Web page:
* Turmoil abroad unlikely to hit U.S. economy - Yellen
* Nasdaq biotech index hits record high on Celgene deal
* Bank of America rises after profit more than doubles
* Macy’s rises after Starboard announces stake
* Indexes up: Dow 0.07 pct, S&P 0.09 pct, Nasdaq 0.16 pct (Updates to early afternoon)
By Tanya Agrawal
July 15 (Reuters) - U.S. stocks were marginally higher in afternoon trading on Wednesday, set for a fifth straight day of gains, after Federal Reserve Chair Janet Yellen said the turmoil abroad was unlikely to affect the U.S. economy and that the Fed was on track to raise interest rates this year.
Bank of America rose 3 percent to $17.66, poised for its best day in five months, after reporting its biggest quarterly profit in nearly four years. The stock was the biggest boost to the S&P 500 financial index, which was the top gainer among the 10 major S&P 500 sectors.
Celgene jumped as much as 10.7 percent to a record high of $135.98 after the company said it would buy Receptos to get a potential multibillion-dollar drug. Celgene’s gains helped push the Nasdaq biotech index to hit a record high for the third time in three weeks.
Yellen said she expects the economy to grow steadily for the rest of the year, allowing the Fed to hike rates, but gave no direct hint on the timing or pace of a hike. The Fed is broadly expected to hike rates in September or December.
“A rate hike will be additive to the U.S. equities as the U.S. economy requires something other than crisis-era rates,” said Terry Sandven, chief equity strategist at U.S. Bank Wealth Management in Minneapolis.
“The pace of the rate hike is more important than the timing of it as investors remain in pause mode with a modest downward basis.”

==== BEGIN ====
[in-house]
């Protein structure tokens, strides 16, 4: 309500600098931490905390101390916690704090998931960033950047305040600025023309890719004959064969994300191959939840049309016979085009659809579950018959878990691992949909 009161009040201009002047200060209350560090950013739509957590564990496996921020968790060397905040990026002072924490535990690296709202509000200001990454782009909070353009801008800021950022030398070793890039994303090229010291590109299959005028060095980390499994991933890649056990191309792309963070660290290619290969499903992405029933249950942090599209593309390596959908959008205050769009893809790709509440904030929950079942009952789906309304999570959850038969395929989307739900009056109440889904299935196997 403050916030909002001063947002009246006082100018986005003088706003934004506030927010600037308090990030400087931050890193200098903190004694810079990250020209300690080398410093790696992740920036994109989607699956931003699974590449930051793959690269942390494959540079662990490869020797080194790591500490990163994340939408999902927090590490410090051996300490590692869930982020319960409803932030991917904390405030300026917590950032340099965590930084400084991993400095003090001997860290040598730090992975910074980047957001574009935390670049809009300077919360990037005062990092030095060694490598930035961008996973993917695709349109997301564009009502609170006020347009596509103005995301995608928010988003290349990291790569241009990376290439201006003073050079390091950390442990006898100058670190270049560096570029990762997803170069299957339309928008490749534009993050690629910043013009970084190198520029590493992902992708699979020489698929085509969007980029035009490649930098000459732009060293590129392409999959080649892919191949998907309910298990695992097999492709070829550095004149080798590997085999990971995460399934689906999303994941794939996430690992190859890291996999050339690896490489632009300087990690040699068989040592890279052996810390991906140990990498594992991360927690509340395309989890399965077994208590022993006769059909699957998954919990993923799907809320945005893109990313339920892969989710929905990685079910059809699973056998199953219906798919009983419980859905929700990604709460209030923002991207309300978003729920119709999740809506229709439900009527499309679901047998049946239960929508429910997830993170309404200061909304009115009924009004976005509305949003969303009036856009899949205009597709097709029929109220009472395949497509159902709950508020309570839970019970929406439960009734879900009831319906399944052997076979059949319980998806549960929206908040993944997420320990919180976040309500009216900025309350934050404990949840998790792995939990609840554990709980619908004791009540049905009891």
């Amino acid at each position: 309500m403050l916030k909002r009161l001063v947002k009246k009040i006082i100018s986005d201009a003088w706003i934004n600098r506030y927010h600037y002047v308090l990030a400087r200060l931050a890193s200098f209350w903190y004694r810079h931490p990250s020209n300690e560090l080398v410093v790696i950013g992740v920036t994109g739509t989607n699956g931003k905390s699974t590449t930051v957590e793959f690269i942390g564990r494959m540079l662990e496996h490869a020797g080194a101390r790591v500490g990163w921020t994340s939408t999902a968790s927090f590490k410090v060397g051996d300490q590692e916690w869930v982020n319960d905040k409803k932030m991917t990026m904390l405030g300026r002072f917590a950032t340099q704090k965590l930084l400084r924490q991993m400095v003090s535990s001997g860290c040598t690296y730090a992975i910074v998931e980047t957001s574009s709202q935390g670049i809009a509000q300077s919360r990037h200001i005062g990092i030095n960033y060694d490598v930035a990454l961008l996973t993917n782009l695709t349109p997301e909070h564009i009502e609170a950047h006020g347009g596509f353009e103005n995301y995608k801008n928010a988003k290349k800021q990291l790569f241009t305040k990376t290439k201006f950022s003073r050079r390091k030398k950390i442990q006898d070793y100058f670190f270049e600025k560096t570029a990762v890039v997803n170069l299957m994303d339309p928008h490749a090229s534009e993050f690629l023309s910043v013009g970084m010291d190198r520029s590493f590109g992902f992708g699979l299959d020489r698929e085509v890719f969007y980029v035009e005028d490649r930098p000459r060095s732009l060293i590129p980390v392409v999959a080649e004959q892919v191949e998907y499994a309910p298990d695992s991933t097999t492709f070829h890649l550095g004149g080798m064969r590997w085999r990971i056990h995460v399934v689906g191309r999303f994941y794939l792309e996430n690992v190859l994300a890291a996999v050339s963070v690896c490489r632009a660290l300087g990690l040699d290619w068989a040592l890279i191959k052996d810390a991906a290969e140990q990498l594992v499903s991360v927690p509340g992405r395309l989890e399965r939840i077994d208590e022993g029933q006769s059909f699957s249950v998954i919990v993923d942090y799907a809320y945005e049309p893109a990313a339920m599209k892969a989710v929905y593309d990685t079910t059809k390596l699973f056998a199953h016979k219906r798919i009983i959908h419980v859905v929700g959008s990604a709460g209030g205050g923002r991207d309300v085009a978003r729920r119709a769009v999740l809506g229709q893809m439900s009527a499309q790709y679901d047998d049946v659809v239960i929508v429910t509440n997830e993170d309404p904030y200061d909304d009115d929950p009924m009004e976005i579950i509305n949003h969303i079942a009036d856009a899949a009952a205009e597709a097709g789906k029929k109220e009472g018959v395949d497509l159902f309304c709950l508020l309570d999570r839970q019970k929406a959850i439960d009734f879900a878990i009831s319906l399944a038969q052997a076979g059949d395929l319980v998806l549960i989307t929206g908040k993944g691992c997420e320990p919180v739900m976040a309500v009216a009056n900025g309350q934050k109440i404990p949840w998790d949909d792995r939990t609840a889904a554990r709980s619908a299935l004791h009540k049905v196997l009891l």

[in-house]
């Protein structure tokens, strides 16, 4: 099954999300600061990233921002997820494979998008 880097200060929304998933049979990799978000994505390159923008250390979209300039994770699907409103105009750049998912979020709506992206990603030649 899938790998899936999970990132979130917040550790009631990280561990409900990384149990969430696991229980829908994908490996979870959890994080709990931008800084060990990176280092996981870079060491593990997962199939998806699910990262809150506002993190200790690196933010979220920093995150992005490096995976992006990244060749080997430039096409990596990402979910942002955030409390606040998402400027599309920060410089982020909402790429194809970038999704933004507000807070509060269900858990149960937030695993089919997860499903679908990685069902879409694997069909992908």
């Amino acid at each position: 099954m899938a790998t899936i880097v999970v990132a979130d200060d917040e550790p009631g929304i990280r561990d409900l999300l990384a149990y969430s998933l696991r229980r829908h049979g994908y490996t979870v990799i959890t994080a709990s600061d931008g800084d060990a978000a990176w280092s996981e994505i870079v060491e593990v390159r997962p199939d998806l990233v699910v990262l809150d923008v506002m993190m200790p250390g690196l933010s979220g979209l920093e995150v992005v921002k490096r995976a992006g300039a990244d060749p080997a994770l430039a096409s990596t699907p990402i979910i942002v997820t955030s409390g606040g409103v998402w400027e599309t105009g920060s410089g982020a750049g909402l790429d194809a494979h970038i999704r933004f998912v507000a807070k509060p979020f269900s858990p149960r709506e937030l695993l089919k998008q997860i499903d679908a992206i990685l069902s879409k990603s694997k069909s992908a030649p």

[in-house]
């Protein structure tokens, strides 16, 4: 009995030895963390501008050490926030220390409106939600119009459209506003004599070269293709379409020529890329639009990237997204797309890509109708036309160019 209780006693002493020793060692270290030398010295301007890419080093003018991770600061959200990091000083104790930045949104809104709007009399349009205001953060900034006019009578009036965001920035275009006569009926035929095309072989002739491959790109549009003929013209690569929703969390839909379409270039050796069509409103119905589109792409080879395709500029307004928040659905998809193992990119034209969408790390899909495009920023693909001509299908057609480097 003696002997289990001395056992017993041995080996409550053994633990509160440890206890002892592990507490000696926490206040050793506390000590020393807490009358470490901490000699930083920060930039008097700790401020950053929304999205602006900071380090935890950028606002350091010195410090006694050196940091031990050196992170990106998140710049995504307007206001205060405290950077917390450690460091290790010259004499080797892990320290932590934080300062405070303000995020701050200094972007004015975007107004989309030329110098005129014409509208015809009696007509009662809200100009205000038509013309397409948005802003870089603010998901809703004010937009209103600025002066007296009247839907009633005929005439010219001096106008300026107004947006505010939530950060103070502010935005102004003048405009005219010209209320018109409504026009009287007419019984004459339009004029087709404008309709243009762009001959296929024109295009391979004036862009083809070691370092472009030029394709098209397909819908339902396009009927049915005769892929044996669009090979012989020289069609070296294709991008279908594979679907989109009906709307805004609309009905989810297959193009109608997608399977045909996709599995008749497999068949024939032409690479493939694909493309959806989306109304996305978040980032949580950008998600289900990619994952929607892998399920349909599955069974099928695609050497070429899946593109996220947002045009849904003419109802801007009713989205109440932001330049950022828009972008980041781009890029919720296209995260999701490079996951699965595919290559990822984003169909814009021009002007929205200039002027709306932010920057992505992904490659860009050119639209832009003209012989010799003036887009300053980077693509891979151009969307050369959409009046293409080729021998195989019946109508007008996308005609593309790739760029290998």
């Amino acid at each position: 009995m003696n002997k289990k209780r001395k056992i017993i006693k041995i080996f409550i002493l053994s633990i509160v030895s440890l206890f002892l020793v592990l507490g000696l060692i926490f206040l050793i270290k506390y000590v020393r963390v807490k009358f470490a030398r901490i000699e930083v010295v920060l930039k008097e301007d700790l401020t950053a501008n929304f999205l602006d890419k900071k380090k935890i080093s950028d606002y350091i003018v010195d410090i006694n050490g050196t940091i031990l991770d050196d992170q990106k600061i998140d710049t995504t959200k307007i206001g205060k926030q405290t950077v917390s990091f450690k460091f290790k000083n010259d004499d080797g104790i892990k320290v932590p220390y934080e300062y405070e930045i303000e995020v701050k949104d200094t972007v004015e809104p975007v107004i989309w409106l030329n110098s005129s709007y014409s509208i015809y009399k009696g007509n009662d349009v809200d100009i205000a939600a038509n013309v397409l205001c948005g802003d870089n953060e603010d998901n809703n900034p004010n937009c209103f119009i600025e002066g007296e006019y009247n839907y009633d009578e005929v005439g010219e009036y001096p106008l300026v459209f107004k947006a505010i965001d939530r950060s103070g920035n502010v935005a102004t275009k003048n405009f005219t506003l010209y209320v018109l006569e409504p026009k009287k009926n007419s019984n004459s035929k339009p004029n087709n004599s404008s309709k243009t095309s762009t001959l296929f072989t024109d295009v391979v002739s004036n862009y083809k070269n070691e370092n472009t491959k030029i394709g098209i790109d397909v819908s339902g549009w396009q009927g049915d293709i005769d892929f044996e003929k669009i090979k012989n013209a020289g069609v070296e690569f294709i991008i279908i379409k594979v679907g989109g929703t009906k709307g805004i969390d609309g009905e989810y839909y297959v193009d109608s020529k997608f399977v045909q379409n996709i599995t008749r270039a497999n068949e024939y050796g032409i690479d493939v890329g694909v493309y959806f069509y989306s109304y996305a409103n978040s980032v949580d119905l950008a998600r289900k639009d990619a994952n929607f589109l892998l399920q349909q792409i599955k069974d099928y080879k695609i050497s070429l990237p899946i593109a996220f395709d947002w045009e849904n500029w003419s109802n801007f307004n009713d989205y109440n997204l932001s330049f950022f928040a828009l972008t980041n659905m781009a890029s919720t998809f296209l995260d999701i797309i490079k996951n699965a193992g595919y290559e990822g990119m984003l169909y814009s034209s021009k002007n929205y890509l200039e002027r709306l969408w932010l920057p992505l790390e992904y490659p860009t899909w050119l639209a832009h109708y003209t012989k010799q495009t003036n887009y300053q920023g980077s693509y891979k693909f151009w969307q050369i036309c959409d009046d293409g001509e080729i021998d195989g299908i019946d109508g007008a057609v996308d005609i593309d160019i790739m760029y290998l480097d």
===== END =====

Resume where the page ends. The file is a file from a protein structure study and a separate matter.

At 12:43 p.m. ET (1643 GMT), the Dow Jones industrial average was up 11.95 points, or 0.07 percent, at 18,065.53 and the Nasdaq Composite was up 8.24 points, or 0.16 percent, at 5,113.13.
The S&P 500 was up 1.94 points, or 0.09 percent, at 2,110.89, just 1 percent away from its May record high of $2134.72.
Five of the 10 major S&P 500 sectors were lower, with the energy index’s 0.97 percent fall leading the decliners. Oil prices fell as traders took profits from the past two days of gains.
Corporate America is expected to report its worst sales decline in nearly six years in the second quarter, while profit is expected to have fallen 2.9 percent, according to Thomson Reuters estimates. The effect of the uncertainty in the Chinese markets and the strong dollar will also be in focus.
Yum Brands fell 2.9 percent to $89.37 after the owner of Pizza Hut and KFC reported its fourth straight quarter of falling sales, indicating it is still struggling to regain lost ground in China after a food scandal last year.
Macy’s jumped as much as 7 percent to $71.35 after investment firm Starboard Value said it had taken a stake in the retail chain.
Netflix was down 1.6 percent at $98.71 in its first day of trade after a seven-for-one stock split. Netflix and Intel are scheduled to report after the markets close.
Declining issues outnumbered advancers on the NYSE by 1,756 to 1,195. On the Nasdaq, 1,615 issues fell and 1,077 advanced.
The S&P 500 index posted 27 new 52-week highs and seven new lows, while the Nasdaq recorded 121 new highs and 41 new lows. (Editing by Savio D‘Souza)